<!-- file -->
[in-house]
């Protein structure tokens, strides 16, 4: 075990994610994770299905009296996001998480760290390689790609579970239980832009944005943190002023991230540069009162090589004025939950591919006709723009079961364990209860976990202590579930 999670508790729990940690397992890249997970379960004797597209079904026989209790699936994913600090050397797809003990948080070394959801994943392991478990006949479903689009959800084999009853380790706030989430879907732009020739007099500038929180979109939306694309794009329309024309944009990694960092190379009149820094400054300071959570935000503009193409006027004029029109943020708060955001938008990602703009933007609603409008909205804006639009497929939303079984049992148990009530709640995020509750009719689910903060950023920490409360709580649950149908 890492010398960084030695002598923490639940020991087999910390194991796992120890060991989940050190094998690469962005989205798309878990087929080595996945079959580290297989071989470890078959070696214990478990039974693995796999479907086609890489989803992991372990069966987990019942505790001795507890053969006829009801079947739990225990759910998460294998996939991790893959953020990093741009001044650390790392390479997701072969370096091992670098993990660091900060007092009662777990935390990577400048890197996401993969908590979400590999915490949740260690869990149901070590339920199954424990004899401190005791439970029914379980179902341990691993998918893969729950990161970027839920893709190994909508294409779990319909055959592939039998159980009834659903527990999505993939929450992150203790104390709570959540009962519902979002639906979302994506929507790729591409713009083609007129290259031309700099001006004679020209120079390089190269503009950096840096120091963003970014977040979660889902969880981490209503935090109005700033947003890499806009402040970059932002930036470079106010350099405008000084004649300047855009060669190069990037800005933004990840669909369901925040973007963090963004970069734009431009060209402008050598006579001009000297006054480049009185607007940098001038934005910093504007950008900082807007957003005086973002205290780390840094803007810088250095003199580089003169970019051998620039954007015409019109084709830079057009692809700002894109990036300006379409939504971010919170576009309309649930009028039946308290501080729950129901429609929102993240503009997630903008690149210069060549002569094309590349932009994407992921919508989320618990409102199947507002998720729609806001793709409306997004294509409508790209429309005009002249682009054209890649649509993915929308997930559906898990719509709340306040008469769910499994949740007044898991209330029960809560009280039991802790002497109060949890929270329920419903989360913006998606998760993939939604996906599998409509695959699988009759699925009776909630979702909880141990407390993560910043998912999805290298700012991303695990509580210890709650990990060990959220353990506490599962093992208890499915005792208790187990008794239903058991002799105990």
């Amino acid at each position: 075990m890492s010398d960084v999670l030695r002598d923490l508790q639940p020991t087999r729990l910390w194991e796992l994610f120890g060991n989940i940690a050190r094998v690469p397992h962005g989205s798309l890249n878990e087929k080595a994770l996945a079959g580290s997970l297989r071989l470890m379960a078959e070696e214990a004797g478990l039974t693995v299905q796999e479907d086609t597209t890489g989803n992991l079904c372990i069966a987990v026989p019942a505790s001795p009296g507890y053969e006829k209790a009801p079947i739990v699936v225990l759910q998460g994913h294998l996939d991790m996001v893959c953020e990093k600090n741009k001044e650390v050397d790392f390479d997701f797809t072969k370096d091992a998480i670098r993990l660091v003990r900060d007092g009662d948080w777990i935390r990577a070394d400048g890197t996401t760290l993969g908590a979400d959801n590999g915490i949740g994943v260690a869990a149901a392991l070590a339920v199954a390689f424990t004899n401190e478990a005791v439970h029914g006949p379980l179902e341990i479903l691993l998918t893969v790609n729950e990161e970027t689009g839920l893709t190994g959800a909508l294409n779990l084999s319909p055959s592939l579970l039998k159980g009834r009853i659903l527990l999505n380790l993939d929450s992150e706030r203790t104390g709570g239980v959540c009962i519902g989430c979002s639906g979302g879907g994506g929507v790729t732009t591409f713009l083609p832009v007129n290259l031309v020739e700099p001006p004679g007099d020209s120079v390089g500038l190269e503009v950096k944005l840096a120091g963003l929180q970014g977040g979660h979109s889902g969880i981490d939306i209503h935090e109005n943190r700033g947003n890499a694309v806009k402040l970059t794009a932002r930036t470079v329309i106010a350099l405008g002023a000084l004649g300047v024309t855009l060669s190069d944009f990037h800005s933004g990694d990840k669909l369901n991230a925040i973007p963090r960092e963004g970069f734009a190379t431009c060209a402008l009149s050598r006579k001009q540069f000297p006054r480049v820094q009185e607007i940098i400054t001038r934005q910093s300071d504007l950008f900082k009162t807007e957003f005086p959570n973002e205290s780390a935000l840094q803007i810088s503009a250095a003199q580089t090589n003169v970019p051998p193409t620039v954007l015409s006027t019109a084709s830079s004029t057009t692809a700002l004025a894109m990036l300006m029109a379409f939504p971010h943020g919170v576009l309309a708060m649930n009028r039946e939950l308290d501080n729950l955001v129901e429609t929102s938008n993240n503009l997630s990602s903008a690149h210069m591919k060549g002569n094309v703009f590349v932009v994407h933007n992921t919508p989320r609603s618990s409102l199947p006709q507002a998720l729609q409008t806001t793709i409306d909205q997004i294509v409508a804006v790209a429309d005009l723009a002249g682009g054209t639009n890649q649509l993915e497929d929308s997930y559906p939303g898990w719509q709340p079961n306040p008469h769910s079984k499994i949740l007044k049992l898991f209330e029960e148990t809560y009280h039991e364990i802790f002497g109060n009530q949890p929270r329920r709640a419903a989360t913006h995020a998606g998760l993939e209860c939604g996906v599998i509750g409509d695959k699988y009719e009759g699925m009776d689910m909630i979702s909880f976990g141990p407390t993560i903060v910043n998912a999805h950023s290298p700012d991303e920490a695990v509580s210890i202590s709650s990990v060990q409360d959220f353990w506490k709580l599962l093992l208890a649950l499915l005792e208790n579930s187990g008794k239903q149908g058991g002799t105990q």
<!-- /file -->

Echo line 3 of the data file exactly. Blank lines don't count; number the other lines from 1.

């Amino acid at each position: 075990m890492s010398d960084v999670l030695r002598d923490l508790q639940p020991t087999r729990l910390w194991e796992l994610f120890g060991n989940i940690a050190r094998v690469p397992h962005g989205s798309l890249n878990e087929k080595a994770l996945a079959g580290s997970l297989r071989l470890m379960a078959e070696e214990a004797g478990l039974t693995v299905q796999e479907d086609t597209t890489g989803n992991l079904c372990i069966a987990v026989p019942a505790s001795p009296g507890y053969e006829k209790a009801p079947i739990v699936v225990l759910q998460g994913h294998l996939d991790m996001v893959c953020e990093k600090n741009k001044e650390v050397d790392f390479d997701f797809t072969k370096d091992a998480i670098r993990l660091v003990r900060d007092g009662d948080w777990i935390r990577a070394d400048g890197t996401t760290l993969g908590a979400d959801n590999g915490i949740g994943v260690a869990a149901a392991l070590a339920v199954a390689f424990t004899n401190e478990a005791v439970h029914g006949p379980l179902e341990i479903l691993l998918t893969v790609n729950e990161e970027t689009g839920l893709t190994g959800a909508l294409n779990l084999s319909p055959s592939l579970l039998k159980g009834r009853i659903l527990l999505n380790l993939d929450s992150e706030r203790t104390g709570g239980v959540c009962i519902g989430c979002s639906g979302g879907g994506g929507v790729t732009t591409f713009l083609p832009v007129n290259l031309v020739e700099p001006p004679g007099d020209s120079v390089g500038l190269e503009v950096k944005l840096a120091g963003l929180q970014g977040g979660h979109s889902g969880i981490d939306i209503h935090e109005n943190r700033g947003n890499a694309v806009k402040l970059t794009a932002r930036t470079v329309i106010a350099l405008g002023a000084l004649g300047v024309t855009l060669s190069d944009f990037h800005s933004g990694d990840k669909l369901n991230a925040i973007p963090r960092e963004g970069f734009a190379t431009c060209a402008l009149s050598r006579k001009q540069f000297p006054r480049v820094q009185e607007i940098i400054t001038r934005q910093s300071d504007l950008f900082k009162t807007e957003f005086p959570n973002e205290s780390a935000l840094q803007i810088s503009a250095a003199q580089t090589n003169v970019p051998p193409t620039v954007l015409s006027t019109a084709s830079s004029t057009t692809a700002l004025a894109m990036l300006m029109a379409f939504p971010h943020g919170v576009l309309a708060m649930n009028r039946e939950l308290d501080n729950l955001v129901e429609t929102s938008n993240n503009l997630s990602s903008a690149h210069m591919k060549g002569n094309v703009f590349v932009v994407h933007n992921t919508p989320r609603s618990s409102l199947p006709q507002a998720l729609q409008t806001t793709i409306d909205q997004i294509v409508a804006v790209a429309d005009l723009a002249g682009g054209t639009n890649q649509l993915e497929d929308s997930y559906p939303g898990w719509q709340p079961n306040p008469h769910s079984k499994i949740l007044k049992l898991f209330e029960e148990t809560y009280h039991e364990i802790f002497g109060n009530q949890p929270r329920r709640a419903a989360t913006h995020a998606g998760l993939e209860c939604g996906v599998i509750g409509d695959k699988y009719e009759g699925m009776d689910m909630i979702s909880f976990g141990p407390t993560i903060v910043n998912a999805h950023s290298p700012d991303e920490a695990v509580s210890i202590s709650s990990v060990q409360d959220f353990w506490k709580l599962l093992l208890a649950l499915l005792e208790n579930s187990g008794k239903q149908g058991g002799t105990q």